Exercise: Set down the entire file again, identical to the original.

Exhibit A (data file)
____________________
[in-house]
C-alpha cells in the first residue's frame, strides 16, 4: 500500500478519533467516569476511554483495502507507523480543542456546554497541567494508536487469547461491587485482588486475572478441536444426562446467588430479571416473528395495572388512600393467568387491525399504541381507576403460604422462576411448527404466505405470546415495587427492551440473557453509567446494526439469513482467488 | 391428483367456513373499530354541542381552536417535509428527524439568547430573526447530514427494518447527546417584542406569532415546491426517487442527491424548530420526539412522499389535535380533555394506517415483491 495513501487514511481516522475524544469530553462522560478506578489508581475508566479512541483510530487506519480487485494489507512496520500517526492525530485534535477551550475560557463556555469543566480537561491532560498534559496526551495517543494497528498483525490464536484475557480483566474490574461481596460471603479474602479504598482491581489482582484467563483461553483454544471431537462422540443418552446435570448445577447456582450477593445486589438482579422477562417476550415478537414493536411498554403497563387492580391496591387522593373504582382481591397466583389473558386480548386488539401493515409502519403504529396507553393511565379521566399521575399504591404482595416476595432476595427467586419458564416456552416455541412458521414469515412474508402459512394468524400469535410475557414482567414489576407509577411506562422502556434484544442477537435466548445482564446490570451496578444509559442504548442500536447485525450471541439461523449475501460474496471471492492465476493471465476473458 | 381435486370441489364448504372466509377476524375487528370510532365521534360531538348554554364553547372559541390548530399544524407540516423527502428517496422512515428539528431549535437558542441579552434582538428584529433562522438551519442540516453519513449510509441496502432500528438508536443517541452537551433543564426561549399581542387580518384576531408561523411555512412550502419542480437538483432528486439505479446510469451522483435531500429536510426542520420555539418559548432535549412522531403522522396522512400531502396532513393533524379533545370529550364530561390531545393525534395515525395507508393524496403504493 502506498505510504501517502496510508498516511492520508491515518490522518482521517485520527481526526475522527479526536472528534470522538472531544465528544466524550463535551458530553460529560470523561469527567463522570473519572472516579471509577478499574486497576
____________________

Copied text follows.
[in-house]
C-alpha cells in the first residue's frame, strides 16, 4: 500500500478519533467516569476511554483495502507507523480543542456546554497541567494508536487469547461491587485482588486475572478441536444426562446467588430479571416473528395495572388512600393467568387491525399504541381507576403460604422462576411448527404466505405470546415495587427492551440473557453509567446494526439469513482467488 | 391428483367456513373499530354541542381552536417535509428527524439568547430573526447530514427494518447527546417584542406569532415546491426517487442527491424548530420526539412522499389535535380533555394506517415483491 495513501487514511481516522475524544469530553462522560478506578489508581475508566479512541483510530487506519480487485494489507512496520500517526492525530485534535477551550475560557463556555469543566480537561491532560498534559496526551495517543494497528498483525490464536484475557480483566474490574461481596460471603479474602479504598482491581489482582484467563483461553483454544471431537462422540443418552446435570448445577447456582450477593445486589438482579422477562417476550415478537414493536411498554403497563387492580391496591387522593373504582382481591397466583389473558386480548386488539401493515409502519403504529396507553393511565379521566399521575399504591404482595416476595432476595427467586419458564416456552416455541412458521414469515412474508402459512394468524400469535410475557414482567414489576407509577411506562422502556434484544442477537435466548445482564446490570451496578444509559442504548442500536447485525450471541439461523449475501460474496471471492492465476493471465476473458 | 381435486370441489364448504372466509377476524375487528370510532365521534360531538348554554364553547372559541390548530399544524407540516423527502428517496422512515428539528431549535437558542441579552434582538428584529433562522438551519442540516453519513449510509441496502432500528438508536443517541452537551433543564426561549399581542387580518384576531408561523411555512412550502419542480437538483432528486439505479446510469451522483435531500429536510426542520420555539418559548432535549412522531403522522396522512400531502396532513393533524379533545370529550364530561390531545393525534395515525395507508393524496403504493 502506498505510504501517502496510508498516511492520508491515518490522518482521517485520527481526526475522527479526536472528534470522538472531544465528544466524550463535551458530553460529560470523561469527567463522570473519572472516579471509577478499574486497576